It was my first trip to Taiwan and I was traveling with a celebrity, Jerome A. Cohen. I had started working for Jerry at NYU Law School’s U.S.-Asia Law Institute only a few weeks prior. Because it was August, I hadn’t seen much of my new boss who was spending the summer in Cape Cod. Taiwan would be my first opportunity to get to know Jerry, one of the pre-eminent scholars of Chinese law in the West.
As soon as we arrived in Taiwan, Jerry’s importance in the region was evident. At the airport, we were picked up in a car befitting a high-level dignitary. We dined with then-Vice President of Taiwan, Annette Lu, a former student of Jerry’s and who, in 1985, Jerry helped secure an early release from a 12 year prison sentence for her political speech. And wherever we went, people asked Jerry about another of his former students, Ma Ying-jeou, a presidential candidate who would eventually win. This law professor from New York had the ear of the highest level of Taiwan’s politics.
Jerry’s high-level contacts didn’t stop at politics. We also met with Justice Lai In-jaw, the recently appointed President of Taiwan’s Judicial Yuan, in other words, the chief justice of Taiwan’s highest court. He too had been a student of Jerry’s. For over an hour, Justice Lai and Jerry discussed recent legal changes in Taiwan and Justice Lai expressed his excitement about his new position leading the Court.
At the end of the meeting, when we had already stood up to show ourselves out, Justice Lai stopped us, turned to Jerry, and, after noting that Jerry had clerked for Chief Justice Earl Warren in the 1950s, asked in a hushed, solemn tone “Do you have any advice for me in my new position?”
Jerry paused, looked at Justice Lai and asked “Have you ever watched The Graduate?” The seriousness on Justice Lai’s face quickly disappeared with his eyes opening wide. A smile spread across his face and in a voice louder than I expected said “Yes! Mrs. Robinson! The Sound of Silence!”
Evidently Justice Lai was a fan of the flick. But I wondered, where is Jerry going with this; how could The Graduate, a movie from the 1960s where a mother seduces her daughter’s boyfriend, provide guidance to the future president of Taiwan’s Judicial Yuan. Jerry continued. “Do you remember the first scene, the pool party?” “Yes!” Judge Lai exclaimed. “Do you remember when Dustin Hoffman asks his dad’s friend, ‘what should I do?’ And the friend says ‘Plastics. Get into plastics.’” Judge Lai, still smiling, nodded repeatedly. Jerry looked at Justice Lai and with a smile said “So Justice Lai, get into plastics!” On that note, our meeting was over and I thought, what have I gotten myself into?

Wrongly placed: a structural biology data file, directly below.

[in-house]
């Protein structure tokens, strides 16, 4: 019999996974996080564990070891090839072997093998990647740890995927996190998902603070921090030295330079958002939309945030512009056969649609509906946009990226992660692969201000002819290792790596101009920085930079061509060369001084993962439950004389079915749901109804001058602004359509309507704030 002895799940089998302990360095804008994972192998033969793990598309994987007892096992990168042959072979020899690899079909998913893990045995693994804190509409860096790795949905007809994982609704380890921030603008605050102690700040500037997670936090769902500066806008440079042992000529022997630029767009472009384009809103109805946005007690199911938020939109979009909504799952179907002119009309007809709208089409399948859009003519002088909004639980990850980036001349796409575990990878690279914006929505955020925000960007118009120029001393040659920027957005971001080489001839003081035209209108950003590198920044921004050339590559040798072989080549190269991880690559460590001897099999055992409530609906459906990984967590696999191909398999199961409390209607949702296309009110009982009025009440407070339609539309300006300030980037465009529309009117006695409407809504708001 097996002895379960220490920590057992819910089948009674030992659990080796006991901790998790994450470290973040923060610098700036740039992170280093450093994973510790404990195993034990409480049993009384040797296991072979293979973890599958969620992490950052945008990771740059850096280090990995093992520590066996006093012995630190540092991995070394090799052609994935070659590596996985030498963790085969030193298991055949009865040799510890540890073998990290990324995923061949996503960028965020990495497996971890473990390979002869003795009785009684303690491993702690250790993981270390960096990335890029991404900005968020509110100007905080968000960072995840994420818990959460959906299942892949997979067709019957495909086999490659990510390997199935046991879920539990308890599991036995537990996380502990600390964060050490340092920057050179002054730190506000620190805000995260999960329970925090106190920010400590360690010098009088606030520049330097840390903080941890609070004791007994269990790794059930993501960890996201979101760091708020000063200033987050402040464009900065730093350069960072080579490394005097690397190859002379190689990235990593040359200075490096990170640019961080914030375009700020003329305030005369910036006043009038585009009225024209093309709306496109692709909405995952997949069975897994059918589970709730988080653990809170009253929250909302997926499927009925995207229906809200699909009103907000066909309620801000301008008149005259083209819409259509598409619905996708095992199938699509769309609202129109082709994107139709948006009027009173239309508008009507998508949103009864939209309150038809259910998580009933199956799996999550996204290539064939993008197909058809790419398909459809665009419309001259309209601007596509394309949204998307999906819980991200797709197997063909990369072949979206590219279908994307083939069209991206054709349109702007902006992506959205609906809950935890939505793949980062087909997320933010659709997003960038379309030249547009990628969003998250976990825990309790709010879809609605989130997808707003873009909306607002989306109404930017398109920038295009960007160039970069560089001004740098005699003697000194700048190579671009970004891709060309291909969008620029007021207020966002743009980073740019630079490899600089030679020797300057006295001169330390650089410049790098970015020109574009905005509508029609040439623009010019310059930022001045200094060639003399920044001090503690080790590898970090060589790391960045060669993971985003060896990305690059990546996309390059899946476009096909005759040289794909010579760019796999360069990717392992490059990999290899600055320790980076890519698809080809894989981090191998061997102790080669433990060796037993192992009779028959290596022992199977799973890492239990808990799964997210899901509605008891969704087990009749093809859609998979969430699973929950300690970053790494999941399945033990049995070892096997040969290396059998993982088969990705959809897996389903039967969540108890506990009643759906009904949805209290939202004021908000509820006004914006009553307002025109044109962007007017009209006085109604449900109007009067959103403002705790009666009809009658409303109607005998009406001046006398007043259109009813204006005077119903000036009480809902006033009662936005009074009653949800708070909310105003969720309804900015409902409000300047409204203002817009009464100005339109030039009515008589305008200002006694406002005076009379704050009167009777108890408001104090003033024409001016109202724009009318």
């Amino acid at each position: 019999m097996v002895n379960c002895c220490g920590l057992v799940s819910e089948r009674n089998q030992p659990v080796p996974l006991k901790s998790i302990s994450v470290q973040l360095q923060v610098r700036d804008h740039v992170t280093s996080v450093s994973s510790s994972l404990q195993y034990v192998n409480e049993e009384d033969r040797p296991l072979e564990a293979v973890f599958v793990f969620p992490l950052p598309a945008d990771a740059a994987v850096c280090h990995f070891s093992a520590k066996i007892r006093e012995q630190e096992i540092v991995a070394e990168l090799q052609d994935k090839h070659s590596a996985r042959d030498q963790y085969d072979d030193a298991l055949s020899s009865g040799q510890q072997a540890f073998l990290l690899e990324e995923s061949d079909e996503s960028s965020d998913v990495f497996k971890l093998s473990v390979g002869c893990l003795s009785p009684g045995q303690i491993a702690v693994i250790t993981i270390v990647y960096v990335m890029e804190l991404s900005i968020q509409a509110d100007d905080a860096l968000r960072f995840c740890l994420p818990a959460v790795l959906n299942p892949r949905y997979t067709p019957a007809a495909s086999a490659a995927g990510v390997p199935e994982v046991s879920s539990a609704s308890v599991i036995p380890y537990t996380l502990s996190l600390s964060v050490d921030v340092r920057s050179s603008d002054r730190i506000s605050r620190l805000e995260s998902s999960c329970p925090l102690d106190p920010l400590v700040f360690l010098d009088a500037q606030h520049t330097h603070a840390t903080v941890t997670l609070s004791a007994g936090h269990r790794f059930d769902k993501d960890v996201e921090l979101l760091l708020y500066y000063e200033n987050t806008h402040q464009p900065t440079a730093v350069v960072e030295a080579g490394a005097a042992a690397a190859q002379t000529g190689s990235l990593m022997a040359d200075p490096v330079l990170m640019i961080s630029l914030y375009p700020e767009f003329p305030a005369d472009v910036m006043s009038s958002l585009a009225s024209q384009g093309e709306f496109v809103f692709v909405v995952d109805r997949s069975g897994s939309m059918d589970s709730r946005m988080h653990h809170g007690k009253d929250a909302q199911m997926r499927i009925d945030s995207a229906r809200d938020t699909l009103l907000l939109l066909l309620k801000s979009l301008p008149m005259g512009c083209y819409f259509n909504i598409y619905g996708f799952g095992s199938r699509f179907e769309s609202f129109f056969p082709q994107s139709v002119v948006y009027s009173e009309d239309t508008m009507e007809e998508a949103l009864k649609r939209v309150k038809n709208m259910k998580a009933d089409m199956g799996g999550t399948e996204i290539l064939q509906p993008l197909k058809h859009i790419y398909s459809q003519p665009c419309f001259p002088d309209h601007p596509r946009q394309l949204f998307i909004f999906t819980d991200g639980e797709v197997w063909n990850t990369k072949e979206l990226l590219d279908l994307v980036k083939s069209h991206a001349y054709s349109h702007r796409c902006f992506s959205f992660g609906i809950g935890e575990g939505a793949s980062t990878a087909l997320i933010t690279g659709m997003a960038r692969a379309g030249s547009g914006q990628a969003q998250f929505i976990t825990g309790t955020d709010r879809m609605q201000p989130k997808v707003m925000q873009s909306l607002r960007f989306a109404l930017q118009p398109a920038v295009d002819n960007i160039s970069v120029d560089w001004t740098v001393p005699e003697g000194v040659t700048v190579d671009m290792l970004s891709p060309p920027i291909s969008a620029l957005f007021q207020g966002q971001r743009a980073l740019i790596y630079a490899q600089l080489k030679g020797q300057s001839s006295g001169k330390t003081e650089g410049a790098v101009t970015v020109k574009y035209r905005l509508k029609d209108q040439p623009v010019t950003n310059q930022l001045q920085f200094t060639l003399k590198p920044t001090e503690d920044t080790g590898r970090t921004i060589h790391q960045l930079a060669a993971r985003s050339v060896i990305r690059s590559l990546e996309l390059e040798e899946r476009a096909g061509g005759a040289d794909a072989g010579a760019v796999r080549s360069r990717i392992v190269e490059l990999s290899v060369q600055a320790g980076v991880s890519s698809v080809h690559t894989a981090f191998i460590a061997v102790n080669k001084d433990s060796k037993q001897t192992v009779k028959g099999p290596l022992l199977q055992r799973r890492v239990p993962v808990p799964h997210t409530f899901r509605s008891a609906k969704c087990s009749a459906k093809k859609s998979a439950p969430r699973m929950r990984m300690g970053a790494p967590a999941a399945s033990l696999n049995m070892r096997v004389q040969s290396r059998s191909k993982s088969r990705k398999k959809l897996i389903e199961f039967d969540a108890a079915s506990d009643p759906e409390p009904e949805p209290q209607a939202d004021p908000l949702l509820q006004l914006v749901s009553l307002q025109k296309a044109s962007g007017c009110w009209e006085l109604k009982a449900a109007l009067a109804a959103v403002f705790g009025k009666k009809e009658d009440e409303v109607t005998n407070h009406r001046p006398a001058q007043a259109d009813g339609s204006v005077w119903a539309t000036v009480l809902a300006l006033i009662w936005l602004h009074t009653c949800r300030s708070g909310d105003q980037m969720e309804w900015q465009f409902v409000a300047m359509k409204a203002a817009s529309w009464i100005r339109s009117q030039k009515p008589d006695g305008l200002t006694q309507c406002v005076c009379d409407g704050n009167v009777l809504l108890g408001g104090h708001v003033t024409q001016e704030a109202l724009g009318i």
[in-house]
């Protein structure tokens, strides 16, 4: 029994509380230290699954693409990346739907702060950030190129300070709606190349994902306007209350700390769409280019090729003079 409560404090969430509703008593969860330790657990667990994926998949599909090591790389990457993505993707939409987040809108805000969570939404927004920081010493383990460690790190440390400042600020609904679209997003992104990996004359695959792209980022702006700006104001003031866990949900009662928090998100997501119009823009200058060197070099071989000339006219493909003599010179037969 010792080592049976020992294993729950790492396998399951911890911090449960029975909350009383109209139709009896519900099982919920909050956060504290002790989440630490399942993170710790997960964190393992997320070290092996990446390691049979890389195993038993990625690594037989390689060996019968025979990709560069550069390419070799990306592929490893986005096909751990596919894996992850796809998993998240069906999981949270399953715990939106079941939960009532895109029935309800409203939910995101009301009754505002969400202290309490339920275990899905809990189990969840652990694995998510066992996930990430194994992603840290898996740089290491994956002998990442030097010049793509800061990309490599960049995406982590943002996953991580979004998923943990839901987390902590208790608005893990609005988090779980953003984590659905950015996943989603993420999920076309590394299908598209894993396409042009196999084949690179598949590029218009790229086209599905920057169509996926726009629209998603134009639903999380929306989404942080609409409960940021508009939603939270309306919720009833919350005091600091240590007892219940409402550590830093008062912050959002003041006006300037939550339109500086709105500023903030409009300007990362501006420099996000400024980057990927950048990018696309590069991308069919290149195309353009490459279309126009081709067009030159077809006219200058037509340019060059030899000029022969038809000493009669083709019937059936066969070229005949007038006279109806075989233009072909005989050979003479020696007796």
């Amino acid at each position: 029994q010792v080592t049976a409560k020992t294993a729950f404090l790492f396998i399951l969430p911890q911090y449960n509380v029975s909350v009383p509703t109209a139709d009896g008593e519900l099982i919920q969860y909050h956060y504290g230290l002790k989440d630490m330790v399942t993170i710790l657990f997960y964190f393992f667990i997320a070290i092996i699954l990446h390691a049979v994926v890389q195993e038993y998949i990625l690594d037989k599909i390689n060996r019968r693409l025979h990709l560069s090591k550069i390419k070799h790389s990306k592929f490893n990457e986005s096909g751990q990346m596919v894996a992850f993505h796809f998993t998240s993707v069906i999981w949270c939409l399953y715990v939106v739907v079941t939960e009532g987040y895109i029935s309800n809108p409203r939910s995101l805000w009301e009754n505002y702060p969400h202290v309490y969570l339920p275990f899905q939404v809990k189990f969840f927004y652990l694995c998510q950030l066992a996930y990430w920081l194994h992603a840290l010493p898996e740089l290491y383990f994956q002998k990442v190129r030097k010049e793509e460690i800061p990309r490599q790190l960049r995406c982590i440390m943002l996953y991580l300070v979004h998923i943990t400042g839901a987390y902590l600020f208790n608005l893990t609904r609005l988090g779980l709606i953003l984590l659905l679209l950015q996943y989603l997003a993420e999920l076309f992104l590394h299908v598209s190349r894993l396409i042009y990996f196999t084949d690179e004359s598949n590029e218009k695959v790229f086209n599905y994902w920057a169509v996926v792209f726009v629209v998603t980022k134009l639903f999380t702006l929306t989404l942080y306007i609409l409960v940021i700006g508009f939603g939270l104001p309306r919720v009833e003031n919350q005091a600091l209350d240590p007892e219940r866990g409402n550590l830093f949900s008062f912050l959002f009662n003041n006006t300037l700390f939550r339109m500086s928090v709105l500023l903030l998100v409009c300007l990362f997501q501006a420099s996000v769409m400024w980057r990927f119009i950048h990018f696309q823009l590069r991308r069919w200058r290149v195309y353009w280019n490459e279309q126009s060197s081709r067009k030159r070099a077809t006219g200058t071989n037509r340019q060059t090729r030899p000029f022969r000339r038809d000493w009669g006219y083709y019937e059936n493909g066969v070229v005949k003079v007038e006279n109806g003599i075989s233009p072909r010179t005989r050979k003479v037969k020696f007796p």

What I got myself into was the start of a relationship that would change my life and shape the way I see China, the world and the pursuit of justice. When I started working with Jerry back in 2007, he was in the thick of supporting China’s human rights (weiquan) lawyers. But unlike other academics, he didn’t just study these lawyers. He met with them. He supported them. He advocated for them before high-level Chinese officials. Jerry took on the cause of these human rights lawyers, recognizing that they were as much change agents as those in power. Often it was through Jerry that their stories of persecution were kept alive in the West. Jerry’s unwavering belief that rights lawyers are necessary to rectify societal injustices rubbed off on me. When, two and half years later, I was offered the opportunity to take a job with a legal services organization in New York City, I spoke with Jerry before making a decision. I was torn. Should I abandon the study of Chinese law for a public interest law job in the U.S.? Jerry didn’t hesitate. “Yes” he told me. But that’s Jerry, always encouraging you to take a risk and sometimes knowing you better than you know yourself.
The last time I saw Jerry before New York City went into COVID lockdown was at a talk he was moderating about academic freedom in China. During the question and answer period, a middle-age professor from China raised his card to speak. When it was the professor’s turn, he began with an opinion that was contrarian and, as he continued to talk, the groans from other audience members were audible. Even I bristled at what seemed like the party line. The Chinese professor began to slow down, likely unsure if he should continue with all the eye rolls from the audience. But Jerry, looking directly at the Chinese professor, asked him to continue, telling the professor that he wanted to hear the professor’s on-the-ground experience. The professor resumed, a little more confident with Jerry’s encouragement. Jerry engaged the professor, asking pointed questions that developed what turned out to be an important and insightful perspective.
That moment is etched in my mind because it is so different from what we see in today’s society, where we are quick to stake a position and dismiss or objectify those whose opinions differ. But Jerry is not afraid to be challenged by a different opinion and he has the grace to engage those with different perspectives, making them comfortable to share their life experiences. We need to be more challenged. We need to be more respectful of each other. We need to be more like Jerry.
I also often think back to our meeting with Justice Lai where I first got to see Jerry’s mischievous side and learned that none of us should take ourselves too seriously; regardless of our age or where we are in life, we should continue to have fun.
So to Jerome A. Cohen, on this July 1, 2020, happy 90th birthday! May you continue to be the teacher we need now more than ever and may you have many more years of fun!